How Did It Happen?

Understanding and Healing Abuse in Buddhist Communities

Tag: Vajrayana Buddhism

Response to Bernie from Dzongsar Jamyang Khyentse Rinpoche

Dzongsar Jamyang Khyentse Rinpoche on Vajrayana Buddhism

21st February, 2018

Dear Bernie,

I am sorry for not responding much sooner to your letter of 23rd August. The main reason is that I’m just so lazy but also pretend to be busy – a pretence that ends up actually making me busy. In fact, I had started to respond to your letter months ago but somehow never got around to finishing this return letter till now.

However, I want to assure you that, because the Buddhadharma and especially the Vajrayana are dear to my heart, I do pay attention as much as time allows to what you and others write. So, from my heart, I want to offer my sincere appreciation for the great effort and thoughtfulness you and many others have been putting into the dialogue of the past seven months.

As you know, I am about to visit a few Rigpa sanghas in Europe. I don’t know how much I can achieve there, but I will try my best to address some of the issues that have been raised in the past seven months. I know people have said and will continue to say that I am trying to “have it both ways”. But more likely I think I will be upsetting both camps!

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Latest News: Investigation and New Rigpa Vision Board

Rigpa Investigation and Vision Board

On December 21, 2017, the Rigpa International Holding Group announced the beginning of an independent investigation by a neutral third party into the allegations of abuse made against Sogyal Rinpoche. The independent investigation will be conducted by the law firm Lewis Silkin, which was hired recently by the Old Vic Theater in London to investigate the allegations of inappropriate behavior by Kevin Spacey during his 11-year run as artistic director.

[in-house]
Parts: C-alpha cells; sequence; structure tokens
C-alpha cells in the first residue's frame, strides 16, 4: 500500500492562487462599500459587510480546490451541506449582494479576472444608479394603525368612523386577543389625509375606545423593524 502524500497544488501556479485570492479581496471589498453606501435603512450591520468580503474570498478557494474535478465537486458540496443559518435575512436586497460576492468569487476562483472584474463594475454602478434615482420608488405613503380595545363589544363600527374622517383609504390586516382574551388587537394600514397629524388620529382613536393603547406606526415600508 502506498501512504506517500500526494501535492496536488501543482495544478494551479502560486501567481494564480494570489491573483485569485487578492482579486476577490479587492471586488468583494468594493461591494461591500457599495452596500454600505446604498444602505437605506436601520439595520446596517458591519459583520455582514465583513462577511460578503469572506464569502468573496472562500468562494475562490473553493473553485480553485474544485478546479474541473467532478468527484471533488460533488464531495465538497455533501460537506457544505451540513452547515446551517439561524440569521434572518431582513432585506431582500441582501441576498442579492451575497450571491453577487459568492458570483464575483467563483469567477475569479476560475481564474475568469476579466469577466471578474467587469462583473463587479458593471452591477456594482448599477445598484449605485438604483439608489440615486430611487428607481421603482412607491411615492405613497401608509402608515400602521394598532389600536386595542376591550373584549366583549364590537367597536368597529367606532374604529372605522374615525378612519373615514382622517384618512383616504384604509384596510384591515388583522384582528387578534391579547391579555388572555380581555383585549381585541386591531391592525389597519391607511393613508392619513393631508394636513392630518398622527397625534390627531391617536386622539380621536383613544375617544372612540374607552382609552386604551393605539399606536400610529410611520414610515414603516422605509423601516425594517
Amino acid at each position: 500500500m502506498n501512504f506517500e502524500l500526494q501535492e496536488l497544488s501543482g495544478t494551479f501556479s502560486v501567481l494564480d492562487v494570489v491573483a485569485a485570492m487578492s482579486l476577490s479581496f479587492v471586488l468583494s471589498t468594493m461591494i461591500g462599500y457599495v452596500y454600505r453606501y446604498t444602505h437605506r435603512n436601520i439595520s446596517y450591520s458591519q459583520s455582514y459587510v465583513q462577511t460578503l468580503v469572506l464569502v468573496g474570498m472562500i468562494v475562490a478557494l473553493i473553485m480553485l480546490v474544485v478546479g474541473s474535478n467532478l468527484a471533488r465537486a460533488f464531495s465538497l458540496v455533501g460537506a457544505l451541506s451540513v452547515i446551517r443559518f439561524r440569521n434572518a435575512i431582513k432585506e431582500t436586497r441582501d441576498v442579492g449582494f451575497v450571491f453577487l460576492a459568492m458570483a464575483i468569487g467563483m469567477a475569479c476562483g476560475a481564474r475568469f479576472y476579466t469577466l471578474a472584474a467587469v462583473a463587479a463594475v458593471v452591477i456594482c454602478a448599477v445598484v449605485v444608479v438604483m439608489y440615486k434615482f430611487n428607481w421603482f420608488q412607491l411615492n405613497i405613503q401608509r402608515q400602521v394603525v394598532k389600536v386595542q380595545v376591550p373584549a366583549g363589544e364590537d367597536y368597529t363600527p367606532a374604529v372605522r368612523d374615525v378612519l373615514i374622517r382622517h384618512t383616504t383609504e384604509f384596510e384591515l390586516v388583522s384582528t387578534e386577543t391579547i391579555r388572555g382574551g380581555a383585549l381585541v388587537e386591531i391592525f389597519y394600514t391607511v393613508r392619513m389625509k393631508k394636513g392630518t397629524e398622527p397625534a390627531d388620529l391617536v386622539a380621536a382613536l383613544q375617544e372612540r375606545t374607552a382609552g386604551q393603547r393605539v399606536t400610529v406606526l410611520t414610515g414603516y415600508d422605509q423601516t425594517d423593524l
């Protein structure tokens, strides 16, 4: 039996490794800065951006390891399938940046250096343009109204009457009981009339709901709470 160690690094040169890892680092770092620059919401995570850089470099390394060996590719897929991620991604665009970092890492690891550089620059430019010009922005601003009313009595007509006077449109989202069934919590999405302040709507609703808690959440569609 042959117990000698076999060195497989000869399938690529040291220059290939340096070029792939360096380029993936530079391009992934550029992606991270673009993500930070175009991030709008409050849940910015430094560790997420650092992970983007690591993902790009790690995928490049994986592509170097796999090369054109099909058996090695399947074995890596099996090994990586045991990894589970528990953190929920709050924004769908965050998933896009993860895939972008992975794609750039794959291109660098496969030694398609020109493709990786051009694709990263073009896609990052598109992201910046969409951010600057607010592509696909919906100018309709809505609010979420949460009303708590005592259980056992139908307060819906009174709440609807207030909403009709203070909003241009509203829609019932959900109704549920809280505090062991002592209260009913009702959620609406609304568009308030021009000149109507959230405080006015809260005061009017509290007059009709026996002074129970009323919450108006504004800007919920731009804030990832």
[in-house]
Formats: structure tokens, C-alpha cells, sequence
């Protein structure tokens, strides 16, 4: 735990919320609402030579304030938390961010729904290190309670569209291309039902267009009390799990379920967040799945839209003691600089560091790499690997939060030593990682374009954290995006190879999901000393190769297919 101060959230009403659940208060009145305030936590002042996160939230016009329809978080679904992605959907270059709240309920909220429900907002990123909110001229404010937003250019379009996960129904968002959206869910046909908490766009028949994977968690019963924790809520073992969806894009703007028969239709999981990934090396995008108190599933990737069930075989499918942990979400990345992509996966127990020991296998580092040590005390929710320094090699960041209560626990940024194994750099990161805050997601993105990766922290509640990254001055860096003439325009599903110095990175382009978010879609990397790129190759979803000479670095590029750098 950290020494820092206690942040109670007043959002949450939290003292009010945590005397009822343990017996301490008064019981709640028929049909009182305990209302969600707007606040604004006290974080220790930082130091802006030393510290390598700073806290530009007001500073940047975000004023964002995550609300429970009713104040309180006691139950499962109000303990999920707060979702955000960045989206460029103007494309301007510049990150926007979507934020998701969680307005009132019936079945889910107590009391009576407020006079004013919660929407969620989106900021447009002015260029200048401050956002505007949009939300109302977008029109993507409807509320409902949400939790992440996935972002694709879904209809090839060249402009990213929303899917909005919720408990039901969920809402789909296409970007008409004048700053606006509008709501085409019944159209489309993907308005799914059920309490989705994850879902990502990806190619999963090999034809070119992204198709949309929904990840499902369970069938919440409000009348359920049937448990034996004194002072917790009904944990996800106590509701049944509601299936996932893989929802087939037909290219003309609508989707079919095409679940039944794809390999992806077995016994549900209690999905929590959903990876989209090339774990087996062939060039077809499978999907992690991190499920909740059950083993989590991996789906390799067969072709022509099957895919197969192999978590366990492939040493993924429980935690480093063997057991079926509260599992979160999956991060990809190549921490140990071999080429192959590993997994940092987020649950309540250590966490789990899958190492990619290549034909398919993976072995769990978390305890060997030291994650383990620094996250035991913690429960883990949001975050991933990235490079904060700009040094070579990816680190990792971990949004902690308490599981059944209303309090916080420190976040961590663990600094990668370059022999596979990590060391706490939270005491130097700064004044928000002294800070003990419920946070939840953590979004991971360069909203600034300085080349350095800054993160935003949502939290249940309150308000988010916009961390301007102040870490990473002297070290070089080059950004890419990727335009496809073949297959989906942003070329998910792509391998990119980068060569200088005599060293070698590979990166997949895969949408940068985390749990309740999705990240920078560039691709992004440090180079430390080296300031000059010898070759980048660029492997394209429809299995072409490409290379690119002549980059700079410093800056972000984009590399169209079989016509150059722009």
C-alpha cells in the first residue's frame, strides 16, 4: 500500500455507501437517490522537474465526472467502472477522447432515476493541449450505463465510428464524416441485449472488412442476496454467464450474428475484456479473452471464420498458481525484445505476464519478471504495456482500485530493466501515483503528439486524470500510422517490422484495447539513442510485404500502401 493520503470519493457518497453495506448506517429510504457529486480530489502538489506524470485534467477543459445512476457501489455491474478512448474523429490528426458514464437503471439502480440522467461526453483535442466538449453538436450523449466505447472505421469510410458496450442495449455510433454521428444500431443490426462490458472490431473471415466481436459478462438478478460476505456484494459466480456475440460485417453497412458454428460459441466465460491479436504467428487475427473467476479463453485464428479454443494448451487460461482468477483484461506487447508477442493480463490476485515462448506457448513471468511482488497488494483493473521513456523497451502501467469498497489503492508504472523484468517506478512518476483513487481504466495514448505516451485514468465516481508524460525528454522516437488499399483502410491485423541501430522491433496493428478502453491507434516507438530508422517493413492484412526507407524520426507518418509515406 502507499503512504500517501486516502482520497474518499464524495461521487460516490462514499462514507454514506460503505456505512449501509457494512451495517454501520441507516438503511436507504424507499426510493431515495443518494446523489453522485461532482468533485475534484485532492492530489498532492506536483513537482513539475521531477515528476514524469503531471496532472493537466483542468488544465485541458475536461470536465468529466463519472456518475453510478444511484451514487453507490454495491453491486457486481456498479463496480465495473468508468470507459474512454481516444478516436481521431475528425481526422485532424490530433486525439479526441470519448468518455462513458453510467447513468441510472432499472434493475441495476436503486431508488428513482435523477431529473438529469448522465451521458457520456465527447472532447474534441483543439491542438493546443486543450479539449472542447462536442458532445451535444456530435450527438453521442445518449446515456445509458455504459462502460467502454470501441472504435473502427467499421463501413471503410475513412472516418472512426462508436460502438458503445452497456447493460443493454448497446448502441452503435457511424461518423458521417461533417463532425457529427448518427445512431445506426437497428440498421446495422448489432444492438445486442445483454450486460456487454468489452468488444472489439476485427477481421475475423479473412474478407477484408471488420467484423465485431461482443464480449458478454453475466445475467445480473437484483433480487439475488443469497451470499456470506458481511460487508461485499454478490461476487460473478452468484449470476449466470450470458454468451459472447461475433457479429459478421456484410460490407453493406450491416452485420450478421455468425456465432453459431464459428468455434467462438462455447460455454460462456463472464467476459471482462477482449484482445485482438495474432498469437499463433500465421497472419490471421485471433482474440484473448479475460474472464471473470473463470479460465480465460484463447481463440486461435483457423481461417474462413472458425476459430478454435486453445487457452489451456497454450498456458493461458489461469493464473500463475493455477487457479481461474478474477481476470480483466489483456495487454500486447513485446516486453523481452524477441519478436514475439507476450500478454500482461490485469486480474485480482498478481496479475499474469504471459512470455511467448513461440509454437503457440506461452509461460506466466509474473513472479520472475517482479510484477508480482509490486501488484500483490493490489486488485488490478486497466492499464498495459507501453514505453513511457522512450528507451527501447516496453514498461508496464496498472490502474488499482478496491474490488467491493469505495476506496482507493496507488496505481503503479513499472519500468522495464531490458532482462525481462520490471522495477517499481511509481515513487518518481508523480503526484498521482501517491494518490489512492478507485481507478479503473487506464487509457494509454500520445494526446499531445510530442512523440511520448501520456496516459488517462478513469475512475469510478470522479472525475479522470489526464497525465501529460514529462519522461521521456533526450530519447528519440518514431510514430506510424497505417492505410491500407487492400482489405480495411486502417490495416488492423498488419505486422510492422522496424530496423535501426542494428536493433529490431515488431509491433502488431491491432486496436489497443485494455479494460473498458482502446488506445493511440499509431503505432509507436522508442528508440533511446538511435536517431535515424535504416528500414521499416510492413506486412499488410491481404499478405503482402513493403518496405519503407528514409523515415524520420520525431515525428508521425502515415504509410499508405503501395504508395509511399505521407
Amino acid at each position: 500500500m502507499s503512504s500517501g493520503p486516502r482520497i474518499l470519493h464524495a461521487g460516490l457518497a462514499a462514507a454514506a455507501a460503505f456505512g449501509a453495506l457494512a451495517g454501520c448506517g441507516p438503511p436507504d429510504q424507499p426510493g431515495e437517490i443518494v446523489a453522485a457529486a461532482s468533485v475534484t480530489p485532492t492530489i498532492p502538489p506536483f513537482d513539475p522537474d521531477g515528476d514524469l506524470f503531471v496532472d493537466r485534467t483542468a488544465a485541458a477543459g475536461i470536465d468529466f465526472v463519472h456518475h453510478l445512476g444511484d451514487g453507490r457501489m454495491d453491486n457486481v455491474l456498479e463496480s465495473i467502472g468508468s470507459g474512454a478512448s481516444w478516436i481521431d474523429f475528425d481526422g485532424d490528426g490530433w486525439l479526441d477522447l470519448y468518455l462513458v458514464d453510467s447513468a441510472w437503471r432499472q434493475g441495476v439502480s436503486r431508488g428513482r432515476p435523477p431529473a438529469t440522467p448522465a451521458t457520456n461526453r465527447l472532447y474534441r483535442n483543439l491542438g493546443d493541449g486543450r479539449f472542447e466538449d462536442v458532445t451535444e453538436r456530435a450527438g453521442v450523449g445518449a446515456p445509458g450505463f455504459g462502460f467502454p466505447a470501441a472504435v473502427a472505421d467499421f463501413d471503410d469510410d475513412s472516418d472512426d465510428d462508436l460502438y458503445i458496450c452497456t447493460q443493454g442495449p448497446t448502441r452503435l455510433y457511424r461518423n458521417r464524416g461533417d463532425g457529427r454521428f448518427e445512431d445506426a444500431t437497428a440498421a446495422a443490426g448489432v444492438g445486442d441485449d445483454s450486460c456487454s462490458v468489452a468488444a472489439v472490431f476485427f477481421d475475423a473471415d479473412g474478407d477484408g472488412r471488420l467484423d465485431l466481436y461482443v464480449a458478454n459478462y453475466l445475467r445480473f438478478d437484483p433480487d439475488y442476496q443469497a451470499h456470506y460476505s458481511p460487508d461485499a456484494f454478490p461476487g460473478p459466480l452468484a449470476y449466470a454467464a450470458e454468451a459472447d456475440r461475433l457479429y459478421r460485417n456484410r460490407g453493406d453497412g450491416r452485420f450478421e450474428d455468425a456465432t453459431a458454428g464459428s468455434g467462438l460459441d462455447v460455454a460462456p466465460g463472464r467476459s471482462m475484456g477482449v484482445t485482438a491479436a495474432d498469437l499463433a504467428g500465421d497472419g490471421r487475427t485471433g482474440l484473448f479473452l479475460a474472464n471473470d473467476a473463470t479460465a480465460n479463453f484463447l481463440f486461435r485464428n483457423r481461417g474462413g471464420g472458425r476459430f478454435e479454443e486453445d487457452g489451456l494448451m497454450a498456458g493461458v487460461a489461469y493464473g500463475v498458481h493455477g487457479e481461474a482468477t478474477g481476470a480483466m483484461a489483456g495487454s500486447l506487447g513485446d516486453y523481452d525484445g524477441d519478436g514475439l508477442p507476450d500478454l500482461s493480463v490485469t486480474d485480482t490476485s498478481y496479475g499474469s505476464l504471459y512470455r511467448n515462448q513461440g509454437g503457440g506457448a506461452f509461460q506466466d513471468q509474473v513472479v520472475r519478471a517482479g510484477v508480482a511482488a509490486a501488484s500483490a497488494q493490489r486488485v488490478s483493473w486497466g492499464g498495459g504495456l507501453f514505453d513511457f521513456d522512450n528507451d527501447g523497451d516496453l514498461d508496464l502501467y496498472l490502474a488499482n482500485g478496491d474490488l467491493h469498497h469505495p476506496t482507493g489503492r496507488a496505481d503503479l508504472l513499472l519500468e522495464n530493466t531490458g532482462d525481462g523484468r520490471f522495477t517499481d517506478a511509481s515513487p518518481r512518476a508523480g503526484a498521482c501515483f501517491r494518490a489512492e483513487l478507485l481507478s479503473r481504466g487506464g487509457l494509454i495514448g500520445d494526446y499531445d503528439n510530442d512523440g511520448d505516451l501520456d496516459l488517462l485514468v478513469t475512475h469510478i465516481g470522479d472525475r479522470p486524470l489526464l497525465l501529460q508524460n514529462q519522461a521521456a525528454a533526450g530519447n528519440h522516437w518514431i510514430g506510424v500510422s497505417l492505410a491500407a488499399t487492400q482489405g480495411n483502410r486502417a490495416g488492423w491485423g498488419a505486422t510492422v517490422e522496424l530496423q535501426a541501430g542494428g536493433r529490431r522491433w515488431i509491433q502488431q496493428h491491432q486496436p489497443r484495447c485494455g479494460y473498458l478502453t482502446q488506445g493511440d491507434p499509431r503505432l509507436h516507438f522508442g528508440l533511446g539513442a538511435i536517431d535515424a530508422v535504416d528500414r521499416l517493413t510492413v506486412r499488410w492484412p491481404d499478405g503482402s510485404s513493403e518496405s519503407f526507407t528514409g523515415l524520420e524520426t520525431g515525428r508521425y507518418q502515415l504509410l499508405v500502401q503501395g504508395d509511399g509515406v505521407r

Although it has taken a very long time to get this investigation started, more than five months, I would like acknowledge the positive, reasonable and encouraging tone of the announcement which stated:

Our heartfelt concern is for the wellbeing of our Rigpa community as a whole, including the authors of the letter of allegations sent to Sogyal Rinpoche last July, and to ensure that the love, friendship and other positive qualities we share do not diminish. In this sense, we are all still very much connected to each other. Over the last few months, it has become clear that we need to work together to understand how, over the years, we got to where we are, and then what we need to do to rebuild and heal our relationships with everyone who has been affected.

In addition, the Rigpa US Board has concurrently engaged An Olive Branch, a Zen-based reconciliation organization, to help support the US sangha, both current and past members, with healing and reconciliation.  Read the full letter to current and former members of the Rigpa sangha from An Oliver Branch.  You may want to participate in the Listening Post or the healing and reconciliation process.

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How to Respond Like a Buddha When Your Teacher Is Accused of Abuse

Advice from Thubten Chodron on AbuseA crisis, like the allegations of abuse in Rigpa, can unleash a torrent of afflictive emotions:  blame, judgment, anger, despair, fear — to name just a few.  People take sides and attack the other side.  People get stuck in their positions and lose the ability to hear one another.

If you’re lucky to be in the middle rather than at the extremes, you may still be plagued by inner conflict, even if your practice keeps you from disparaging others.

How can we respond like a Buddha instead?

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